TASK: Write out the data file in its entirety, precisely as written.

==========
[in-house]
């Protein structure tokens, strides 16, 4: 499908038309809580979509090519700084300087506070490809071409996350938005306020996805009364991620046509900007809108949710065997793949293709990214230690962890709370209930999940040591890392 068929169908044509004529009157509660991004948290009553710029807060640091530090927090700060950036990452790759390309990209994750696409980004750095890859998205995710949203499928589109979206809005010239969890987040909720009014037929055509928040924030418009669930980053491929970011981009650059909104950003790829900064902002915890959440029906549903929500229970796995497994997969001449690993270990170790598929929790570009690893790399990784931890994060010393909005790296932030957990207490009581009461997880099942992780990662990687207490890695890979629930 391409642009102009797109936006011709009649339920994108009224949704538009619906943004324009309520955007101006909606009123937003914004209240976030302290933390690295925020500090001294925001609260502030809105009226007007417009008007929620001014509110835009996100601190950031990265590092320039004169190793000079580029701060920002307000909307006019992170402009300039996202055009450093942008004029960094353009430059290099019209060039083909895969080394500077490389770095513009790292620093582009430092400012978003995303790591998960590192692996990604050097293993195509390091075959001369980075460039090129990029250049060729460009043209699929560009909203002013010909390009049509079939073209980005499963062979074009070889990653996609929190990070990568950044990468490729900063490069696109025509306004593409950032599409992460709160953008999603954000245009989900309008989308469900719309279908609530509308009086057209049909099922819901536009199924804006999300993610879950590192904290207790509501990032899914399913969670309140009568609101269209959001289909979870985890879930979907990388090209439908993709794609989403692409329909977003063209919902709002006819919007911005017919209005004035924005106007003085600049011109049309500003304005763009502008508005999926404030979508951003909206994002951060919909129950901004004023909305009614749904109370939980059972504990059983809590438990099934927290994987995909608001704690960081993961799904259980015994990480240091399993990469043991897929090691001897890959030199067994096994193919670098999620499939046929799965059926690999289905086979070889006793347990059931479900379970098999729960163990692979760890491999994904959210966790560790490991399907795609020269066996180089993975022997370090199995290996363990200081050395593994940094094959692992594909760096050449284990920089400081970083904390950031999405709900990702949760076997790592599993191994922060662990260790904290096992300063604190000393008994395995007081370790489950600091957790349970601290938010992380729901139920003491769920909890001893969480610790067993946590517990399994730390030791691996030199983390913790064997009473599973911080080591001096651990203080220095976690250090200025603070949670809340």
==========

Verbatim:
[in-house]
């Protein structure tokens, strides 16, 4: 499908038309809580979509090519700084300087506070490809071409996350938005306020996805009364991620046509900007809108949710065997793949293709990214230690962890709370209930999940040591890392 068929169908044509004529009157509660991004948290009553710029807060640091530090927090700060950036990452790759390309990209994750696409980004750095890859998205995710949203499928589109979206809005010239969890987040909720009014037929055509928040924030418009669930980053491929970011981009650059909104950003790829900064902002915890959440029906549903929500229970796995497994997969001449690993270990170790598929929790570009690893790399990784931890994060010393909005790296932030957990207490009581009461997880099942992780990662990687207490890695890979629930 391409642009102009797109936006011709009649339920994108009224949704538009619906943004324009309520955007101006909606009123937003914004209240976030302290933390690295925020500090001294925001609260502030809105009226007007417009008007929620001014509110835009996100601190950031990265590092320039004169190793000079580029701060920002307000909307006019992170402009300039996202055009450093942008004029960094353009430059290099019209060039083909895969080394500077490389770095513009790292620093582009430092400012978003995303790591998960590192692996990604050097293993195509390091075959001369980075460039090129990029250049060729460009043209699929560009909203002013010909390009049509079939073209980005499963062979074009070889990653996609929190990070990568950044990468490729900063490069696109025509306004593409950032599409992460709160953008999603954000245009989900309008989308469900719309279908609530509308009086057209049909099922819901536009199924804006999300993610879950590192904290207790509501990032899914399913969670309140009568609101269209959001289909979870985890879930979907990388090209439908993709794609989403692409329909977003063209919902709002006819919007911005017919209005004035924005106007003085600049011109049309500003304005763009502008508005999926404030979508951003909206994002951060919909129950901004004023909305009614749904109370939980059972504990059983809590438990099934927290994987995909608001704690960081993961799904259980015994990480240091399993990469043991897929090691001897890959030199067994096994193919670098999620499939046929799965059926690999289905086979070889006793347990059931479900379970098999729960163990692979760890491999994904959210966790560790490991399907795609020269066996180089993975022997370090199995290996363990200081050395593994940094094959692992594909760096050449284990920089400081970083904390950031999405709900990702949760076997790592599993191994922060662990260790904290096992300063604190000393008994395995007081370790489950600091957790349970601290938010992380729901139920003491769920909890001893969480610790067993946590517990399994730390030791691996030199983390913790064997009473599973911080080591001096651990203080220095976690250090200025603070949670809340």